The Greatest NFL Running Backs of the Last 50 Years: 1959 to 2009
Who are the greatest running backs of all time and why?
No simple answers here, just a lot of opinion.
Several running backs have the right to make the claim and many more deserve consideration. The greatest running backs have shown the ability to be physical and elusive with consistency throughout their career however long.
Click the player names for youtube highlight videos.
1. Jim Brown 6'2" and 232 lbs. | Cleveland Browns (1957 - 1965)
Jim Brown made the pro bowl every year of his career. In nine 14 game or less seasons, Brown totaled 12,312 yards with a 5.2 yard average per carry and 80 rushing touchdowns.
Brown also received for 2,499 yards and 20 more touchdowns.
Keep in mind that he played 12 and 14 game seasons. Brown led the league in rushing every year of his career with the exception of 1962. He averaged over 100 yards per game during his career.
He never went down easy and fought for the extra yard after contact every single time. Most of the time, that extra yard turned into an extra bunch of yards.
There just wasn’t anybody else who ever ran through everything the way Jim Brown did. He could run through a player or drag them, whichever way it went.
Jim Brown ran like a train.
Players didn't tackle Jim Brown, they got hooked on him and sooner or later they fell off or were run between the train and the tracks.
One man rarely brought Jim Brown down.
If you pro-rated Jim Brown's production to 16 game seasons, he would have had over 15,000 yards in only nine years.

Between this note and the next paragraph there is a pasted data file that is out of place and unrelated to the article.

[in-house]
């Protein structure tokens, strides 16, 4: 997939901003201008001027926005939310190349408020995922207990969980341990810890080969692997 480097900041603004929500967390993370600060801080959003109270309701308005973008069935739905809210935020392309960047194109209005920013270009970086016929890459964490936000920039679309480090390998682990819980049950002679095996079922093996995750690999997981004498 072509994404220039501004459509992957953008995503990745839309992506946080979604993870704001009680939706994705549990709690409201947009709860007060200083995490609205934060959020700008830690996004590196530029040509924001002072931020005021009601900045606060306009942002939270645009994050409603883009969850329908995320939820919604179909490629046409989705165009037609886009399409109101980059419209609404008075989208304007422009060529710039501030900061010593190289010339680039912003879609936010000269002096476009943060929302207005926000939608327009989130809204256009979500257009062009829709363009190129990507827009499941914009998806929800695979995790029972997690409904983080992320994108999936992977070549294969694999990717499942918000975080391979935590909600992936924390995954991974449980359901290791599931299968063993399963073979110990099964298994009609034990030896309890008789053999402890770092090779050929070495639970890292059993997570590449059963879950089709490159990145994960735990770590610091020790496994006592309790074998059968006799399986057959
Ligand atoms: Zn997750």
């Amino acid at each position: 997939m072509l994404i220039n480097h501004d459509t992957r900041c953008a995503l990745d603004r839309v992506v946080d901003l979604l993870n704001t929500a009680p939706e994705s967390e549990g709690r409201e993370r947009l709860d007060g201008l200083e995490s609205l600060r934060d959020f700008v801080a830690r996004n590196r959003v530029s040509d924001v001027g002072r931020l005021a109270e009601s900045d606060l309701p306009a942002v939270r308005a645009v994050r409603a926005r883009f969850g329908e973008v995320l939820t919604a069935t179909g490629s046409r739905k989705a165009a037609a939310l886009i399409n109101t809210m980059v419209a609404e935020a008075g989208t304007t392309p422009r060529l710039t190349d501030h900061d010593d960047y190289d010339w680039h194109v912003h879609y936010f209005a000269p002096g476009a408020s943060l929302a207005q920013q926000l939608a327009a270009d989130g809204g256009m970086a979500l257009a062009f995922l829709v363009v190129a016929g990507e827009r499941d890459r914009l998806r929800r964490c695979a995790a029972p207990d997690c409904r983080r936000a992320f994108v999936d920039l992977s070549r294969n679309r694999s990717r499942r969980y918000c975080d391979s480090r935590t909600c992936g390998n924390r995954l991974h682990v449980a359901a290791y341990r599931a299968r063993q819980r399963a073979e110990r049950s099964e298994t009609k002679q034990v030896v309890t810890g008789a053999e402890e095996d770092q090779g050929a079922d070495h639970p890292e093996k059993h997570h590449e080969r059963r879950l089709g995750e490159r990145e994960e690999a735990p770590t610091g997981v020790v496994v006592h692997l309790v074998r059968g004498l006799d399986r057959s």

2. Barry Sanders 5'8" and 203 lbs. | Detroit Lions (1989 - 1998)
Barry Sanders made the pro bowl every year of his career. He led the league in rushing four times. He almost certainly would have broken the NFL rushing record had he not retired, still in his prime, after 10 years.
Sanders ranks third on the all time rushing list behind Emmitt Smith and Walter Payton with 15,269, a 5.0 yard average per carry and 99 touchdowns.
Barry Sanders was the most elusive running back in NFL history.
Nobody ever crossed up defenders like Sanders. Once Sanders was in the defensive backfield, it was lights out.
Sanders had the most exciting runs for losses in NFL history. Playing for the Lions, he had plenty of opportunities to elude defenders in the backfield.
Nobody did the spin move like Barry Sanders.
When Sanders spun, he moved what seemed like 15 feet laterally in half of a second. Sanders could show a tackler his back and do a half spin away from danger, or just spin right out of a wrapped up tackle.
Watching Barry Sanders run through a defense was like watching someone try to hit one of those little bouncing balls with a dart.
In 1997, Sanders rushed for 2053 yards with a 6.1 yard average per carry.
3. Walter Payton 5' 10" and 200 lbs. | Chicago Bears (1975 to 1987)